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Open letter to OIC Secretary-General on Somalia
Your Majestic Eminence,
It is more than a decade since I met you in the Yıdız Palace at the IRCICA office in Istanbul, when Dr. Halit Eren introduced me to you.
The Ethiopian presence in Somalia has led to heavy fighting between insurgents and Ethiopian troops backing Somalia’s shaky government, while civilians continue to suffer under the Ethiopian intervention.
I am currently writing to you with burning concern for the multi-divided Muslim nation of the Somalis, who are currently finding themselves at the most critical crossroads of their four-millennium-long history that started with Middle Egyptian hieroglyphic references to the Land of Punt, also known as Ta Netser -- "the Land of Gods" -- already, prior to the great Expedition to Punt by Pharaoh Hatshepsut (ca. 1480 B.C.) that has been grandly described on the Western Wall of the Second Colonnade of Queen Hatshepsut's Mortuary Temple at Deir el Bahari, Thebes West, Luxor.
As a historian with specialization in the role of the Horn of Africa in the development of east-west trade relations and the ensuing cultural exchanges, and as a political scientist concerned with the extraordinary practice of human rights violations in the area, I call on your attention and understanding, dedication and initiative.
Somalia is one of the Organization of the Islamic Conference (OIC) founding members, and with the exception of the Banaadiris of Yemenite origin, it comprises a single nation sharing the same language, religion and culture.
The immense desolation of the Somalis: Before further expanding, I would also like to convey to your Majestic Eminence the extreme desolation and despair of the Somalis, who -- right or wrong -- feel completely abandoned by all, Africans, Arabic-speaking countries, Europeans, Indians and Americans.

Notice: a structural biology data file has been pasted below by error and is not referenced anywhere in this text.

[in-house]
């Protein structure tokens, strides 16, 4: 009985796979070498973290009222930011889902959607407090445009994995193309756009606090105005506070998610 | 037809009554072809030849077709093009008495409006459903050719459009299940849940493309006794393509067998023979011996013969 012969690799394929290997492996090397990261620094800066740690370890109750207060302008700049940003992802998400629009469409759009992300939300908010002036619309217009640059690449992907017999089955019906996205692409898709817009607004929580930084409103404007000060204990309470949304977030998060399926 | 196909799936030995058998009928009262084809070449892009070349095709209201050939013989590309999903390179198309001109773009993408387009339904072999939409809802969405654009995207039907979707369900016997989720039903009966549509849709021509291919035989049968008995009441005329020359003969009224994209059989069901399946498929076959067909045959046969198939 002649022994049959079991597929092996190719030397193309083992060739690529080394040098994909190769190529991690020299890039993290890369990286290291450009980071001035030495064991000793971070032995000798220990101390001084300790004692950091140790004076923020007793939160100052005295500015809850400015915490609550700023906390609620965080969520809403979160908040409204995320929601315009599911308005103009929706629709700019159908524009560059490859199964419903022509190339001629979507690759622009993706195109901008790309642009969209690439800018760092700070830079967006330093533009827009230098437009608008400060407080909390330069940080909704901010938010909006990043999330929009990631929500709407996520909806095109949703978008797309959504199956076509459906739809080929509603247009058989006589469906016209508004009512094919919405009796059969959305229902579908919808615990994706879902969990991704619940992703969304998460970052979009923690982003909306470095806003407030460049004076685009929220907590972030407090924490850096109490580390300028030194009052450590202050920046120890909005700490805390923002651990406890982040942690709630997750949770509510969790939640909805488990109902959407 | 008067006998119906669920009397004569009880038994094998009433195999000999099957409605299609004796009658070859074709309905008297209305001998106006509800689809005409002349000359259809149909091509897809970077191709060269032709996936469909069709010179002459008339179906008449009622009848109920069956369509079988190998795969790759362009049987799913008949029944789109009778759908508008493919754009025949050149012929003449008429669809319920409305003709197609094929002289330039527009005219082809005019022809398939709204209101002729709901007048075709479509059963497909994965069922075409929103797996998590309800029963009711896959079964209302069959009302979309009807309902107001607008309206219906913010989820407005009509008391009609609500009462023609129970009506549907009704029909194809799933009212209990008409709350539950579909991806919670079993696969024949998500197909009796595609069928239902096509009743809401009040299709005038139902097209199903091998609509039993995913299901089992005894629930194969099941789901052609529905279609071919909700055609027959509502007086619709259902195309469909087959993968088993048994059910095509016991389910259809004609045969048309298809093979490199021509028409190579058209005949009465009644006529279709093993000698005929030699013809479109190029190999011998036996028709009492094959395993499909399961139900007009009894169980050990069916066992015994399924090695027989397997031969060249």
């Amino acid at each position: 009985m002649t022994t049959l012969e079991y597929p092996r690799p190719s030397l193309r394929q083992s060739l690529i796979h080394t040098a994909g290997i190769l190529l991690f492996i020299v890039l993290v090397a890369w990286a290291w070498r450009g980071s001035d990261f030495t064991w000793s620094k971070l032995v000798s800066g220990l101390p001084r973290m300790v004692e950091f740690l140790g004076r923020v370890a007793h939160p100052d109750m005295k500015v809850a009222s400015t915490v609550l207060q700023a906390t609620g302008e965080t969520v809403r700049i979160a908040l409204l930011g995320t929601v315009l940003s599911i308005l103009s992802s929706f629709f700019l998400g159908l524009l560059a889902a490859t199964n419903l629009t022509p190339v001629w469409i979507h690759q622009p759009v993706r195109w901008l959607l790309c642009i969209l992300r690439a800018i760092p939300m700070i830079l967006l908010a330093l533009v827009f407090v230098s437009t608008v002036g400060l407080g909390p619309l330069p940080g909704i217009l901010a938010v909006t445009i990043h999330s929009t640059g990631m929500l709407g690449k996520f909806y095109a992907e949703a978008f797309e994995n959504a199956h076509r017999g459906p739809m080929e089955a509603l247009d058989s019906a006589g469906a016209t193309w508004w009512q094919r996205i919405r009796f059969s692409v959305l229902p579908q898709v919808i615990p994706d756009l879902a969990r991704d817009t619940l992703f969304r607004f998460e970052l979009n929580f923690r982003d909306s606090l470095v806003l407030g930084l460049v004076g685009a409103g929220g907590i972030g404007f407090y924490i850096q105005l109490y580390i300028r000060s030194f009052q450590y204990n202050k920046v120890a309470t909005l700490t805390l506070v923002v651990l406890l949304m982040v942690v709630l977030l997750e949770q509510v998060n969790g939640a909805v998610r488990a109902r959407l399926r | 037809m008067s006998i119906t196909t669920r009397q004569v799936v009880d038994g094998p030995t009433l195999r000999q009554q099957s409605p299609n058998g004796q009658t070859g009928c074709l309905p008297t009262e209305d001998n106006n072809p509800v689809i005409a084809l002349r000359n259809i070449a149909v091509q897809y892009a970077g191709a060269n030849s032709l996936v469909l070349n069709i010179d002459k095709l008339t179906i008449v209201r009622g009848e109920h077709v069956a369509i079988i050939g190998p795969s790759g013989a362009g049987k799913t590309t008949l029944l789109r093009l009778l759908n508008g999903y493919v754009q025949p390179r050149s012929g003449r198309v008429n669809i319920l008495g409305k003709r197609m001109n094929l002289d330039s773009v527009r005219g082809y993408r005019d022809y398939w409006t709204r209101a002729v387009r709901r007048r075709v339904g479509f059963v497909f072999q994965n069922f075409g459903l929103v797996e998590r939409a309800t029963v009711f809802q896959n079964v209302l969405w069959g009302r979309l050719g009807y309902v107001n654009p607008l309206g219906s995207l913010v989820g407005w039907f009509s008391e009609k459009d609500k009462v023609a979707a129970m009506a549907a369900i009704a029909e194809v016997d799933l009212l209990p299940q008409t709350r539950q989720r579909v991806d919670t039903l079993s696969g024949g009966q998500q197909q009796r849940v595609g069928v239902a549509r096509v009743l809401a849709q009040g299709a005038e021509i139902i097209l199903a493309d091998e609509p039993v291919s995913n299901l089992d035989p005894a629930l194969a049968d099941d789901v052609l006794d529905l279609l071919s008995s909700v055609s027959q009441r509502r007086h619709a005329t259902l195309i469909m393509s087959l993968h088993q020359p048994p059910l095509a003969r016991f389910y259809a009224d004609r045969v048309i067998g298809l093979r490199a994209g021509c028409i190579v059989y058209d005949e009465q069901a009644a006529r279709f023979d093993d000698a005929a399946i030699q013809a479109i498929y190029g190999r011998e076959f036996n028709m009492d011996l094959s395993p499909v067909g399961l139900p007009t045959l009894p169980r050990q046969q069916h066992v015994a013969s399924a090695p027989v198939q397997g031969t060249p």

Nothing from Africa: Yet the Somalis, sharing the same skin color, ethnic origin, continent, great past and (more recently) dramatic colonial experience with almost all other African nations, would rightfully expect at least lip service from some of them. However, quite disappointingly, nothing came from this direction.
Nothing from Arabic-speaking countries: Yet the Somalis, sharing the same religion and religious tongue with the Arabic-speaking countries -- some of which live on the same continent and were exposed to a similar traumatic colonial experience -- would reasonably wait for some support from several Arabic-speaking countries. However, quite frustratingly, nothing came from this direction.
Nothing from Europe: Yet the Somalis, sharing a great deal of historical interaction with many European nations, in either pre-Islamic or modern times, would plausibly assume that the European nations, having methodically formed an economically and politically considerable European Union, would have made amendment of earlier, colonial times' misperceptions and injustices, and would come to the help of an illustrious historical nation in disarray. However, quite exasperatingly, nothing came from this direction.